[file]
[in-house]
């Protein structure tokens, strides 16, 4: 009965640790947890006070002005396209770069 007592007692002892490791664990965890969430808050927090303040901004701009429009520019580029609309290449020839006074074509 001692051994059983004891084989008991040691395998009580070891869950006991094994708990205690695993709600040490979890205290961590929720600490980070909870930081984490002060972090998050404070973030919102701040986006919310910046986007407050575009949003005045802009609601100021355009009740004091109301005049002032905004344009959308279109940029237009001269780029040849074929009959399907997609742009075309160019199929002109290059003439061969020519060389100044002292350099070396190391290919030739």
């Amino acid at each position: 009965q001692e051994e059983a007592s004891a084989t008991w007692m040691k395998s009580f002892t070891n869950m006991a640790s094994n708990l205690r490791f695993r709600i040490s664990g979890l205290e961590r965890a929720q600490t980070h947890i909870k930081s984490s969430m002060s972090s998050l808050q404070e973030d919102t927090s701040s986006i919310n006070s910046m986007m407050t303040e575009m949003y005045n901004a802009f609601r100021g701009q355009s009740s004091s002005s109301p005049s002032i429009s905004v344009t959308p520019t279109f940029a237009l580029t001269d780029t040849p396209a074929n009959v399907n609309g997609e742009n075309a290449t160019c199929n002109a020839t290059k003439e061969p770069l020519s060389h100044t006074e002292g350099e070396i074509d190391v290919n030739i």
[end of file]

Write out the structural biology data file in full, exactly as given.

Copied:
[in-house]
């Protein structure tokens, strides 16, 4: 009965640790947890006070002005396209770069 007592007692002892490791664990965890969430808050927090303040901004701009429009520019580029609309290449020839006074074509 001692051994059983004891084989008991040691395998009580070891869950006991094994708990205690695993709600040490979890205290961590929720600490980070909870930081984490002060972090998050404070973030919102701040986006919310910046986007407050575009949003005045802009609601100021355009009740004091109301005049002032905004344009959308279109940029237009001269780029040849074929009959399907997609742009075309160019199929002109290059003439061969020519060389100044002292350099070396190391290919030739």
């Amino acid at each position: 009965q001692e051994e059983a007592s004891a084989t008991w007692m040691k395998s009580f002892t070891n869950m006991a640790s094994n708990l205690r490791f695993r709600i040490s664990g979890l205290e961590r965890a929720q600490t980070h947890i909870k930081s984490s969430m002060s972090s998050l808050q404070e973030d919102t927090s701040s986006i919310n006070s910046m986007m407050t303040e575009m949003y005045n901004a802009f609601r100021g701009q355009s009740s004091s002005s109301p005049s002032i429009s905004v344009t959308p520019t279109f940029a237009l580029t001269d780029t040849p396209a074929n009959v399907n609309g997609e742009n075309a290449t160019c199929n002109a020839t290059k003439e061969p770069l020519s060389h100044t006074e002292g350099e070396i074509d190391v290919n030739i």